The German conductor of the year is…

The 50 critics of Opernwelt magazine, catering to a German readership, have voted the Bavarian Opera chief Kirill Petrenko conductor of the year, for the second year running.

kirill petrenko conducting

The Bavarian Opera orchestra is voted orchestra of the year, but the opera house of the year is not Munich – it’s a split decision between Frankfurt and Mannheim.

Petrenko is music director in waiting at the Berlin Philharmonic.

 

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16 Comments
  • william osborne
    Posted at 15:26h, 30 September Reply

    Mannheim is relatively small, the third largest city in Baden-Württemberg at about 294,000 people. Interesting that of Germany’s 83 houses, sometimes the smaller cities win the opera house of the year award. The average ticket price in Mannheim is about $35. The most expensive tickets are $105 — right up front. Comparable tickets for a comparable house in the USA would be 4 to 5 times more expensive.

    • Alvaro
      Posted at 16:22h, 30 September Reply

      Point being?

      William, I get that your recurring argument is that the government should fund the ‘arts’ and that’s what’s ‘destroying music in america’.

      But seriously, WHY ON EARTH would a comparable small town in the U.S. (E.G. Frogballs,AR) EVER find its culturally relevant to fund the traditions of a land/composers/musicians of 200 years ago and over 5000 miles away?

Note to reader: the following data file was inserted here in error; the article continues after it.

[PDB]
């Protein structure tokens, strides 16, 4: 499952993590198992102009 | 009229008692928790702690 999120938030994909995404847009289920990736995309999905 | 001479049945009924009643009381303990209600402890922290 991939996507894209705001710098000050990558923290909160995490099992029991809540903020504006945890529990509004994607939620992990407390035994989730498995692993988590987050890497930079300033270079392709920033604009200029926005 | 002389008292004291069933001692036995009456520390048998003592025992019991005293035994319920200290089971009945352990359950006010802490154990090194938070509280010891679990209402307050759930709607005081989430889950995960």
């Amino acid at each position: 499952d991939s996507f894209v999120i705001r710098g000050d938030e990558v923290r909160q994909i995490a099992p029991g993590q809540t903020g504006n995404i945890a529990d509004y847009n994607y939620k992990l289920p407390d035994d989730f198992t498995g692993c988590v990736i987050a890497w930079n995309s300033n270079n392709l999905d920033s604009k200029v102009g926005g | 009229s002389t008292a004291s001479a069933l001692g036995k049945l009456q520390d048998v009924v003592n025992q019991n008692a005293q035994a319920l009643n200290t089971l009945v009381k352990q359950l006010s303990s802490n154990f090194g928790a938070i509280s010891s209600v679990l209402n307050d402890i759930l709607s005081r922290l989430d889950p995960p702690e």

Now, if you tell me that ‘classical music is inherently better and universal and no town on earth should go without an opera and a symphony”, isn’t that being patronizing and imperialist? What about Chinese or Indian Classical music? Or Bluegrass for that matter? Why is ‘classical’ better?

      • william osborne
        Posted at 17:51h, 30 September Reply

        Salt Lake City has one of America’s premiere orchestras, and yet its population is only 180,000 — about half the size of Mannheim. Apparently no one told Salt Lake City that as an American city they should actually be devoting themselves to banjos and wash tub basses…

        • Respect
          Posted at 15:38h, 01 October Reply

          968,858 is the actual population of Salt Lake City. Include the metro area, American populations live in the surrounding cities. Typical Osborne twisting of the facts.

          • william osborne
            Posted at 00:54h, 14 October

            Albuquerque has a metro population of 900,000 and yet the tutti string players in the NM Phil make $3000 per year. Many metro areas suffer similar circumstances, so you can’t make a case that SLC is some sort of norm. It shows what those other cities should have but don’t.

      • John Borstlap
        Posted at 20:26h, 30 September Reply

        “But seriously, WHY ON EARTH would a comparable small town in the U.S. (E.G. Frogballs, AR) EVER find it’s culturally relevant to fund the traditions of a land/composers/musicians of 200 years ago and over 5000 miles away?”

        Because Frogballs happens to be a town in a country, created by Europeans who took their culture with them, so that they could try to form part of the civilized world. Moreover, as a research team at Spithole,University (IL) has discovered, these traditions give pleasure to culturally-challenged people all over the world, including Venezuelans, Mongolians and Londoners, so why would Americans stay behind?

        • Greg Hlatky
          Posted at 23:45h, 30 September Reply